CITRULLINE AND ITS EFFECTS ON MOOD AND COGNITVE FUNCTION
Shafqat, A. (2016) CITRULLINE AND ITS EFFECTS ON MOOD AND COGNITVE FUNCTION, no. 52.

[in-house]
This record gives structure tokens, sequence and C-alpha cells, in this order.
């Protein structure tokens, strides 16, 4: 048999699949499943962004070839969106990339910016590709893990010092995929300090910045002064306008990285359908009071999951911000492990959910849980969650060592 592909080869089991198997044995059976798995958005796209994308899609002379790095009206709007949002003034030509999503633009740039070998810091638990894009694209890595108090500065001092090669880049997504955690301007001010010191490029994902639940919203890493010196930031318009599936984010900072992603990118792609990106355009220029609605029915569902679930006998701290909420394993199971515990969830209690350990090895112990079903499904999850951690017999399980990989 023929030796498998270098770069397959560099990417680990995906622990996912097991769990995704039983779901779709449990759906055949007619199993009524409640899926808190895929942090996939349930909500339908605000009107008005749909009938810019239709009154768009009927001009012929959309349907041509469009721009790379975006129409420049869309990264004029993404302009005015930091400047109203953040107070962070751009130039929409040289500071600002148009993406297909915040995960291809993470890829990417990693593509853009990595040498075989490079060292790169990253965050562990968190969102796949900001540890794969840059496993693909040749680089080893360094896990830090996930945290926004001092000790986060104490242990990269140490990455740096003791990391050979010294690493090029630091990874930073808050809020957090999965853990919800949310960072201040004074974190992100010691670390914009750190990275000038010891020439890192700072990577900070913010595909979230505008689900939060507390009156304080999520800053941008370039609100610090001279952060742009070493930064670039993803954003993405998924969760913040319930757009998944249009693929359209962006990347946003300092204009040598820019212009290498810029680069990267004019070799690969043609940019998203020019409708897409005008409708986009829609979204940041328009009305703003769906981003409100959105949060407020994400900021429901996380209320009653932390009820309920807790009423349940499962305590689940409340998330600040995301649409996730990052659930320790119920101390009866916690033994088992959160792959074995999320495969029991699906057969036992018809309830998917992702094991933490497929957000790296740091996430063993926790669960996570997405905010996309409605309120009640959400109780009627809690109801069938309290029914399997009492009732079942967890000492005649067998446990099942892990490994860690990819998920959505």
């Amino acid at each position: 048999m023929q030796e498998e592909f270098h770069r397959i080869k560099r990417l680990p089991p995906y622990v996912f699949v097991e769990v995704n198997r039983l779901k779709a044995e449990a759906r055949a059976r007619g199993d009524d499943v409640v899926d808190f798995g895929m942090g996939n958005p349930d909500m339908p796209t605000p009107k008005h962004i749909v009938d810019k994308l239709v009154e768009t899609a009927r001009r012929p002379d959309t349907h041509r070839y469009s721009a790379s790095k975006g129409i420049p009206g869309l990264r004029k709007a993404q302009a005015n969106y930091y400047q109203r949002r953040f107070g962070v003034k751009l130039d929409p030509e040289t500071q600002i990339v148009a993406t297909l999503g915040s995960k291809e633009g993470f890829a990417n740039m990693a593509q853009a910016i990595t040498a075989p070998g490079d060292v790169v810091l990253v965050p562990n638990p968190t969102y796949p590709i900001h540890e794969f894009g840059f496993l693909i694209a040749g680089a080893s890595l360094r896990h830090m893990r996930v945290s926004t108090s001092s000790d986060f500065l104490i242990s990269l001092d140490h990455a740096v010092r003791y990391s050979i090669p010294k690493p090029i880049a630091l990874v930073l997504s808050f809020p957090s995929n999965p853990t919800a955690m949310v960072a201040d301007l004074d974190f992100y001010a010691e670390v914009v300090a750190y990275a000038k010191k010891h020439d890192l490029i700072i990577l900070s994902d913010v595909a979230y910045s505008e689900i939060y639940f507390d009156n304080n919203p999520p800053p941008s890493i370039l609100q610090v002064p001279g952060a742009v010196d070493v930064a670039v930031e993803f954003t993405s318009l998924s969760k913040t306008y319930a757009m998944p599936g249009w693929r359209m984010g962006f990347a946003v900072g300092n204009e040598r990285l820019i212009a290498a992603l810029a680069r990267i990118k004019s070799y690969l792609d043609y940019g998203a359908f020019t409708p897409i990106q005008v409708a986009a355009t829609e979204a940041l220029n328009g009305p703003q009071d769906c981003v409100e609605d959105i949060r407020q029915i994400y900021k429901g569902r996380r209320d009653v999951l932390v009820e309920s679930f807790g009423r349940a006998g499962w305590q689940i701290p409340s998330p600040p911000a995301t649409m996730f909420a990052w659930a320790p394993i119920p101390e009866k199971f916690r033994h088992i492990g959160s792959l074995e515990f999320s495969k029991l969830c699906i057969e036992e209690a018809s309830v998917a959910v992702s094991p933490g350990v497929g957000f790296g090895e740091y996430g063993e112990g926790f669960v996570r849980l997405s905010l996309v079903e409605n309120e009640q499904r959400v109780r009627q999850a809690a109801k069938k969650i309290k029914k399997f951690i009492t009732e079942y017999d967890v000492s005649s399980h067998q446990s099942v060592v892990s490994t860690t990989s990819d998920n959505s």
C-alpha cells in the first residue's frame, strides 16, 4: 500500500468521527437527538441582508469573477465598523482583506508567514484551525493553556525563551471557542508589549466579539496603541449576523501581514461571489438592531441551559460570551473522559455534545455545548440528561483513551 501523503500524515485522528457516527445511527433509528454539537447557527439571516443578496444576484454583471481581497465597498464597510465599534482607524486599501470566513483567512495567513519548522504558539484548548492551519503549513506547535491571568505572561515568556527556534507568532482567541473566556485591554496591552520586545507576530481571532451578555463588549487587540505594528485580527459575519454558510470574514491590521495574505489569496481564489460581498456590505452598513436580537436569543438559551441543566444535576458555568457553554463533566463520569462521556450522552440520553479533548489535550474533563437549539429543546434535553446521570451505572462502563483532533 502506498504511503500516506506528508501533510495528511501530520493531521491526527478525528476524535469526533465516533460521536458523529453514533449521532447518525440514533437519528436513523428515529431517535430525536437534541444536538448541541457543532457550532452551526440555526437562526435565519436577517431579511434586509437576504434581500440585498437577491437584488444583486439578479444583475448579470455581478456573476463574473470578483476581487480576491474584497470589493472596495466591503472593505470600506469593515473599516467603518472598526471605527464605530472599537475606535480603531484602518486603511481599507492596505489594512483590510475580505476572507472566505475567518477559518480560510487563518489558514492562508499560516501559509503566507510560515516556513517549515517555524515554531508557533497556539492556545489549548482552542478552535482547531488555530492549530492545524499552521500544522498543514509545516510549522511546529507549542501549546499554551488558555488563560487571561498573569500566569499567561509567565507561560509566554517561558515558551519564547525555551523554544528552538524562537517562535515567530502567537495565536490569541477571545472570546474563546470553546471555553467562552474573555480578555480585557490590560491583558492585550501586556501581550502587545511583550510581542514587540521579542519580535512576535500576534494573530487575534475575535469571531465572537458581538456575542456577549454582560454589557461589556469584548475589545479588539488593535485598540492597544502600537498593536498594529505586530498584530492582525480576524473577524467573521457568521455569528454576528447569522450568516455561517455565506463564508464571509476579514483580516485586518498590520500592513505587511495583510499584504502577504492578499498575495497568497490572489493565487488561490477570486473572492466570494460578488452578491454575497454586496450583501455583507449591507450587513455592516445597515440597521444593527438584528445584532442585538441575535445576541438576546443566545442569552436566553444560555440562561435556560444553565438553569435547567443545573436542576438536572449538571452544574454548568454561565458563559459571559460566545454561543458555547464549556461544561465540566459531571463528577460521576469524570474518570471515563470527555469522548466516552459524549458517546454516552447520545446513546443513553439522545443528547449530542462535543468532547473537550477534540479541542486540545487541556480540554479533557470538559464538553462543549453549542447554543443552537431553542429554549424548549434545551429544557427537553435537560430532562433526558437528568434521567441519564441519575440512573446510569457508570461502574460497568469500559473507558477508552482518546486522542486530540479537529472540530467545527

Background: Oral citrulline supplementation is more effective at increasing circulating arginine levels than arginine itself. Upon stimulation, about 80% of citrulline is recycled to arginine by endothelial cells to produce nitric oxide. As little as 0.18 grams of L-citrulline has been reported to double plasma arginine levels. Arginine is a precursor for nitric oxide synthase (NOS) which is an enzyme that converts arginine into nitric oxide in the vascular endothelial cells with the presence of NADPH and oxygen as a co-substrate. Nitric oxide is produced through the conversion of arginine into citrulline and this is done with the presence of one of the three isoforms of NOS. Nitric oxide production is largely dependent on extracellular arginine availability. Nitric oxide is also known as an endothelial-derived relaxation factor that causes vasodilation. Arginine directly creates nitric oxide and citrulline inside the cell and citrulline is then recycled back into arginine, producing more nitric oxide. Citrulline supplementation should have a positive effect on both mood and cognitive function due to the enhanced production of nitric oxide from citrulline and due to this mechanism, an increase in vasodilation resulting from an increase in nitric oxide. Vasodilation is the increase of blood flow and an increased flow of blood to the brain, will reduce cognitive impairment and enhance cognitive function. Nitric oxide is also involved in the formation of several types of long-term memory and preferentially affects memory acquisition. Nitric oxide signalling is a candidate mechanism in the assembly of neocortial circuits underlying language and higher cognitive functions. Objective: The objective of the study was to examine the effect of citrulline supplementation on mood and cognitive function. Two intervention groups were selected, a younger group aged between 18 - 35 and an older group aged 50+. It was anticipated that a widened demographic scope would therefore, lead to different outcomes. Design: This was a single blinded, placebo-controlled parallel group study. A total number of 16 participants were recruited, 8 for the younger population group (18-35) and 8 for the older (50+) population. Participants were randomly allocated to either the intervention or placebo group. In each group, 4 participants were assigned to citrulline supplementation (1.5 grams daily for 4 weeks) and 4 participants to placebo (100mg vitamin C). Equal numbers were chosen to make the study an equal parallel group study. Tests were carried out at baseline and after completing the 4-week trial to obtain the final results. Results: Significant results were seen for pulse wave velocity in both groups; young (p-value = 0.032) and older (p-value = 0.030) before and after citrulline supplementation. This was the same for nitric oxide levels (p - value = 0.018) in the younger population after the 4 weeks of citrulline supplementation (p-value = 0.004). There was a significant reduction in the depressive mood state and in total mood disturbance in both younger and older groups taking citrulline supplementation. When the citrulline supplemented group was compared to the placebo group, no statistical significance was observed in any of the changes for the populations.